Theres still one company around my aria that uses nothing but reel type mowers. There all Locke Mowers. Locke has been making mowers sense the first war I think. The company still has a couple from the 60s.

They do a great job, but require a lot of maintenance. You have the have the right accounts for reel types. You have to charge for them too.

Locke Mower Web Site
The link didn't work for me. I didn't know Locke Mowers were still in business. What I remember of them is that they were huge, heavy machines, that cost 2-3 times as much as rotary commercial mowers. Also, they did not handle nearly as well.
 

·
Registered
Joined
·
988 Posts
How would you transport a machine capable of 15' wide cuts? On a trailer? A Jacobosen F series weighs at least 5,000lbs.
I have built and maintained golf courses for over fifteen years before starting my own turf maintenance company. That said, I have tried reel mowers in residential turf and didn't like it.
I used a National mower, and while it cut great, the customers really couldn't tell the difference in cut. So why bust my tail to run a slower machine which requires more skill if the customers can't tell the difference? Thats why I stopped with reels.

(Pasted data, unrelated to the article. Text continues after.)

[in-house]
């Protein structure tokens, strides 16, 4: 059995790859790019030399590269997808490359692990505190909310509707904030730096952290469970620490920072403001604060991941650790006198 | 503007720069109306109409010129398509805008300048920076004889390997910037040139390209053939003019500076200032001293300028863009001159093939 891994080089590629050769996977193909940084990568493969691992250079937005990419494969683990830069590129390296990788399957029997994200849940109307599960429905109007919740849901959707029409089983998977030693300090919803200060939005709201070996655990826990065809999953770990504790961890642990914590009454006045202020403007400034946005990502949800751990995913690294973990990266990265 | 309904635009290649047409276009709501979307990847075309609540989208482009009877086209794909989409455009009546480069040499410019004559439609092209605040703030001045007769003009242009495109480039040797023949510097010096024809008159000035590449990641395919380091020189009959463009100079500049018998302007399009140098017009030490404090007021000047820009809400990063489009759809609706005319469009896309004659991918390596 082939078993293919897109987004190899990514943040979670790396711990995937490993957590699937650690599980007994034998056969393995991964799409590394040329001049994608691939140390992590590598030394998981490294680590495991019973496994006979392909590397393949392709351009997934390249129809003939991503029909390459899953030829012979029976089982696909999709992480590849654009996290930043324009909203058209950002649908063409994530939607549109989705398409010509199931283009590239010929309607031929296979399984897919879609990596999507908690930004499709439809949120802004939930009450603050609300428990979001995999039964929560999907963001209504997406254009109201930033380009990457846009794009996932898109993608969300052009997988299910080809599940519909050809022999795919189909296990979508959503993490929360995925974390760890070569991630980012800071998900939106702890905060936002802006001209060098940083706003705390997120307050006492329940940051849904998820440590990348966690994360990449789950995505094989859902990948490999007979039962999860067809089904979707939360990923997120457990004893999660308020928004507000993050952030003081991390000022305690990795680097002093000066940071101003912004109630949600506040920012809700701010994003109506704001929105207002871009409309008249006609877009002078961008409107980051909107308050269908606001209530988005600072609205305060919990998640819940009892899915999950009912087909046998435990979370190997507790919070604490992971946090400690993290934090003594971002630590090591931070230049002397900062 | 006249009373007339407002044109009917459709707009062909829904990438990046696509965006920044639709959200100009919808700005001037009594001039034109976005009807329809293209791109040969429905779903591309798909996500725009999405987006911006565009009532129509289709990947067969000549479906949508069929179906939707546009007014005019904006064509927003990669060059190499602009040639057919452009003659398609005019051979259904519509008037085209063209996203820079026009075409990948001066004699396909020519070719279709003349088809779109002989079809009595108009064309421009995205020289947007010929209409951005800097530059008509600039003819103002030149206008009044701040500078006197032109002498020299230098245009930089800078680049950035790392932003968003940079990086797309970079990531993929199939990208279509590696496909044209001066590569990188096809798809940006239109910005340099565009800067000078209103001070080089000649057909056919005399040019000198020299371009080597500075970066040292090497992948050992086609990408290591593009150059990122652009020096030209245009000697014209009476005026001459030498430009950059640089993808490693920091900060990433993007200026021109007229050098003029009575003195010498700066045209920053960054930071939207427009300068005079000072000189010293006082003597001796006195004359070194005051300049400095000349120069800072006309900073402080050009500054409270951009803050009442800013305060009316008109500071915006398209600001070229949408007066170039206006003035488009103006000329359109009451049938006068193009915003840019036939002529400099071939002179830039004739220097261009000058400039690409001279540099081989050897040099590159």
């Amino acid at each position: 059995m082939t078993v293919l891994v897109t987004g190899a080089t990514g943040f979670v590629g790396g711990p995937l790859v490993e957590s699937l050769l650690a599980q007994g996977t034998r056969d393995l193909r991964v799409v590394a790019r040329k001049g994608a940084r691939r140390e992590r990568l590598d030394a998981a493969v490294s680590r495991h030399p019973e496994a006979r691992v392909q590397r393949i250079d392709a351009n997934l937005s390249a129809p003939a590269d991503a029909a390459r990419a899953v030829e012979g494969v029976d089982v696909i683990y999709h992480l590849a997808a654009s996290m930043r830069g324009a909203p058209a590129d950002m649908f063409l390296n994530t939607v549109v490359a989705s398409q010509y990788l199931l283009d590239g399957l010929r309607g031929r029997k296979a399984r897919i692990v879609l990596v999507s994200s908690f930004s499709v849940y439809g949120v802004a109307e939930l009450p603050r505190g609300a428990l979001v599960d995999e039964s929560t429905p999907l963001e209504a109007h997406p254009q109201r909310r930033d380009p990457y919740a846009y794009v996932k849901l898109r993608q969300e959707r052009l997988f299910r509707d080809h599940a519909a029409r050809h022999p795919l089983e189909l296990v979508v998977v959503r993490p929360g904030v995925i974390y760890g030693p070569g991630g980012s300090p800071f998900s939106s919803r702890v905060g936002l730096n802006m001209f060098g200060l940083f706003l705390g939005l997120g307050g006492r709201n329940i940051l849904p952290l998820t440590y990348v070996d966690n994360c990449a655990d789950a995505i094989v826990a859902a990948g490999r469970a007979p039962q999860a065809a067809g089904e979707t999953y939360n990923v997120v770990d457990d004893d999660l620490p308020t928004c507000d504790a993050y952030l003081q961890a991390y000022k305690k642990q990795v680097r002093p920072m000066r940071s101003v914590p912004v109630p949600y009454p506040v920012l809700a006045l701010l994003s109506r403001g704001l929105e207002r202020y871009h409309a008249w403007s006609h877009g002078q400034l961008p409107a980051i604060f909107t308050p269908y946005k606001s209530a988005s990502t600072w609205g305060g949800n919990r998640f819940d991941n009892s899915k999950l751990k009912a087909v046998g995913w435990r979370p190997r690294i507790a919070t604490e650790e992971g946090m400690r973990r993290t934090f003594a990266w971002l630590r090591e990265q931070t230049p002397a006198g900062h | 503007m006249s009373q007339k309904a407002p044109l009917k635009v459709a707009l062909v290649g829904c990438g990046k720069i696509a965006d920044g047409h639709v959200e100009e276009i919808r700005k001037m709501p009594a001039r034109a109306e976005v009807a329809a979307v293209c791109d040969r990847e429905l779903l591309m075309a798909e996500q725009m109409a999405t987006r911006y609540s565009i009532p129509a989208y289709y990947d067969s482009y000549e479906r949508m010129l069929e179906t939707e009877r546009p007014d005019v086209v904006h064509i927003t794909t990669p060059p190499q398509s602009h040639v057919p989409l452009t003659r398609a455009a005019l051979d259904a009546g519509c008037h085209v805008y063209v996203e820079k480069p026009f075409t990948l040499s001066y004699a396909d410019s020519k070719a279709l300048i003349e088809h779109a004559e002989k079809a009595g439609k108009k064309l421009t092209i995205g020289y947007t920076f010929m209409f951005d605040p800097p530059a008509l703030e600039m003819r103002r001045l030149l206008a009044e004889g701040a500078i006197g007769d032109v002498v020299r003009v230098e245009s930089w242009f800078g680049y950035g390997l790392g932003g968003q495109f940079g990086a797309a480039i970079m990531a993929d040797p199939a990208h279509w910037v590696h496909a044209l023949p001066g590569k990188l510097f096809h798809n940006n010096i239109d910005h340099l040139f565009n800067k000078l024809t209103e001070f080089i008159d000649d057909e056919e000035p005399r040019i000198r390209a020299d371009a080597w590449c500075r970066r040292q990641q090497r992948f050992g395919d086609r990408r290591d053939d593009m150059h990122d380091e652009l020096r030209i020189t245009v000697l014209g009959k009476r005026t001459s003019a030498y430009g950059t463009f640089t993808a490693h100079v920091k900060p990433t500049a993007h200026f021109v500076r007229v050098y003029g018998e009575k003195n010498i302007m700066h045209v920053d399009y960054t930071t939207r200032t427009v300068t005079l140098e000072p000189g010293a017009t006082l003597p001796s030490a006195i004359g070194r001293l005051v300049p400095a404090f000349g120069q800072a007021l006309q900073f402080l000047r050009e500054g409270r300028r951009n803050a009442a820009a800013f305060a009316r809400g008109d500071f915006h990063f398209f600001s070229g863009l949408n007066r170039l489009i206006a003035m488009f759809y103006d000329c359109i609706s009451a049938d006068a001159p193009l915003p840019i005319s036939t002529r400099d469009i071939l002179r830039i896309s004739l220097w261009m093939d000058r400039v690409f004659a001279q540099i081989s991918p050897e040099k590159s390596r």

Rotary mower development has come an extremely long way, addressing such issues as quality of cut, adaptation to different species, ease of maintenance, and versitility due to differing attachments. At the heights commercial properties and residential properties are maintained, why not use a rotary?
 

·
Registered
Joined
·
271 Posts
Discussion Starter · #13 ·
Hi,

Some really good info here from you guys. I really appreciate it.... I do have some questions still.....

Grass Mechanic: I'm new to reels....what
does backlapping involve?.....What about
Tony Clifton's comment that reels require very little maintenance?....Are reels to a certain extent self sharpening because of the way they contact the cutter bar?.....You are right
the unit I am thinkjing about is a JAC f10.....Any opinions on the machine itself?....The city golf course and park are currently maintained buy a ground driven tractor pulling gang of reel mowers so I guess from the city's perspective quality is ok w/ ground driven reels.....I'd like to get that contract...and I figure this machine would be the ticket for that (city I think may be biased towards reels because they use it themselves and after all....
all golf courses use reels...I think that would give me the edge over other contractors who bid and are planning to use rotaries.....I hope the powers that be would see it as a plus I'm using "the good stuff" and I'm hoping to sell it so that I may even be allowed a premium for using it (city contracts generally go to the low bidder).